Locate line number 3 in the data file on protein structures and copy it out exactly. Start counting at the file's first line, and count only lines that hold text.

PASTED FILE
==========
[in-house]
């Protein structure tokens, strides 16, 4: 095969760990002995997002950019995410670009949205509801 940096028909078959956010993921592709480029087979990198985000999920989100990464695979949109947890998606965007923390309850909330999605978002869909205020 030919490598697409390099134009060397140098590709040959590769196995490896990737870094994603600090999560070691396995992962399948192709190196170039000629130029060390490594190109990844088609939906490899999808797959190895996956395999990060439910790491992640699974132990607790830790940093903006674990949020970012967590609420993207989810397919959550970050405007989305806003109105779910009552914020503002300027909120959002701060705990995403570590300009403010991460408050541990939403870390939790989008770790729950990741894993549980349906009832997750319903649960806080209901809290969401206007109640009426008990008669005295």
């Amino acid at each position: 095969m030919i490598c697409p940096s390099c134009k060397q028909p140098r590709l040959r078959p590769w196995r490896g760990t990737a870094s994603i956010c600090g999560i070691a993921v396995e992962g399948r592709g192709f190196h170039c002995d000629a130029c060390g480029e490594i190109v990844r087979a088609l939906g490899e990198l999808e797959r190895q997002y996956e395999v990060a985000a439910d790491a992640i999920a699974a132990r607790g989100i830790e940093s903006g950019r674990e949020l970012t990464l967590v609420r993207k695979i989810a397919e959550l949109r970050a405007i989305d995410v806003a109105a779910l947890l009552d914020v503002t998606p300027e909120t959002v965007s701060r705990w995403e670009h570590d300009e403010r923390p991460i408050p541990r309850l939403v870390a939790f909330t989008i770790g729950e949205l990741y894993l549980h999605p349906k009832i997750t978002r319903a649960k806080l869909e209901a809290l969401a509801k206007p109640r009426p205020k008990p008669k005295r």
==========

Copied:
């Amino acid at each position: 095969m030919i490598c697409p940096s390099c134009k060397q028909p140098r590709l040959r078959p590769w196995r490896g760990t990737a870094s994603i956010c600090g999560i070691a993921v396995e992962g399948r592709g192709f190196h170039c002995d000629a130029c060390g480029e490594i190109v990844r087979a088609l939906g490899e990198l999808e797959r190895q997002y996956e395999v990060a985000a439910d790491a992640i999920a699974a132990r607790g989100i830790e940093s903006g950019r674990e949020l970012t990464l967590v609420r993207k695979i989810a397919e959550l949109r970050a405007i989305d995410v806003a109105a779910l947890l009552d914020v503002t998606p300027e909120t959002v965007s701060r705990w995403e670009h570590d300009e403010r923390p991460i408050p541990r309850l939403v870390a939790f909330t989008i770790g729950e949205l990741y894993l549980h999605p349906k009832i997750t978002r319903a649960k806080l869909e209901a809290l969401a509801k206007p109640r009426p205020k008990p008669k005295r």